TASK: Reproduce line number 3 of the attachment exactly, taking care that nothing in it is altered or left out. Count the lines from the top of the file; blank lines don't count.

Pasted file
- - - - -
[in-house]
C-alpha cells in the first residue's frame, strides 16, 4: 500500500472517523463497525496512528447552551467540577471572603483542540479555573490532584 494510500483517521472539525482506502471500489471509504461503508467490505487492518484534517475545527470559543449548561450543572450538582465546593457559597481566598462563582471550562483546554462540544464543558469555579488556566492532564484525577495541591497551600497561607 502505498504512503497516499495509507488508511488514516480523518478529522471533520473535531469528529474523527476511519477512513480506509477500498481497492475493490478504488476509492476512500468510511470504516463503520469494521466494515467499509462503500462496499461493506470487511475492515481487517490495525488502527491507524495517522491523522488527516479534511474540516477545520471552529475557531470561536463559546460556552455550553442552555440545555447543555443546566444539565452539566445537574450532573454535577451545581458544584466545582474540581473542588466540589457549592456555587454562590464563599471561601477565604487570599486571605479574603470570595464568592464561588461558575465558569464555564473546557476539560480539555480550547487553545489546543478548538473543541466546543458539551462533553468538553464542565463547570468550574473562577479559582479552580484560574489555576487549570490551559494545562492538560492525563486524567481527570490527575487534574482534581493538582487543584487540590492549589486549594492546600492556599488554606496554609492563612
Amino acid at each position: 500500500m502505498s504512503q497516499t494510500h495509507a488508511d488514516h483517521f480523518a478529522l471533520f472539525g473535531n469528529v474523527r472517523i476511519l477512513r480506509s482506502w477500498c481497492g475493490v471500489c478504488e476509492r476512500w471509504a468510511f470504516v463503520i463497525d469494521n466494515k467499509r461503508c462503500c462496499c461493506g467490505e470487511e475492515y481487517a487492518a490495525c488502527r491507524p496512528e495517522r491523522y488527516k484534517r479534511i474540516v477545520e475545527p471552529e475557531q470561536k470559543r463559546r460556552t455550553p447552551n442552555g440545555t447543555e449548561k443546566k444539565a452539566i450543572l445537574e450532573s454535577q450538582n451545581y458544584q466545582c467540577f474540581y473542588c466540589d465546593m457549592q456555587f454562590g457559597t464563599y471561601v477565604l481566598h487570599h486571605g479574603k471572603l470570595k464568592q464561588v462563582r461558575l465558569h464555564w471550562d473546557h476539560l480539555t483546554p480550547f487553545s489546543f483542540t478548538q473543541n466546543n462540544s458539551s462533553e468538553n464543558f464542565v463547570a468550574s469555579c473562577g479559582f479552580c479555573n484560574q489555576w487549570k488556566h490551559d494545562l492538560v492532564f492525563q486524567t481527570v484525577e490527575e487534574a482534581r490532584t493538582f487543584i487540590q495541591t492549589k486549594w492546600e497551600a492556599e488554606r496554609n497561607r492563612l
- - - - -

Amino acid at each position: 500500500m502505498s504512503q497516499t494510500h495509507a488508511d488514516h483517521f480523518a478529522l471533520f472539525g473535531n469528529v474523527r472517523i476511519l477512513r480506509s482506502w477500498c481497492g475493490v471500489c478504488e476509492r476512500w471509504a468510511f470504516v463503520i463497525d469494521n466494515k467499509r461503508c462503500c462496499c461493506g467490505e470487511e475492515y481487517a487492518a490495525c488502527r491507524p496512528e495517522r491523522y488527516k484534517r479534511i474540516v477545520e475545527p471552529e475557531q470561536k470559543r463559546r460556552t455550553p447552551n442552555g440545555t447543555e449548561k443546566k444539565a452539566i450543572l445537574e450532573s454535577q450538582n451545581y458544584q466545582c467540577f474540581y473542588c466540589d465546593m457549592q456555587f454562590g457559597t464563599y471561601v477565604l481566598h487570599h486571605g479574603k471572603l470570595k464568592q464561588v462563582r461558575l465558569h464555564w471550562d473546557h476539560l480539555t483546554p480550547f487553545s489546543f483542540t478548538q473543541n466546543n462540544s458539551s462533553e468538553n464543558f464542565v463547570a468550574s469555579c473562577g479559582f479552580c479555573n484560574q489555576w487549570k488556566h490551559d494545562l492538560v492532564f492525563q486524567t481527570v484525577e490527575e487534574a482534581r490532584t493538582f487543584i487540590q495541591t492549589k486549594w492546600e497551600a492556599e488554606r496554609n497561607r492563612l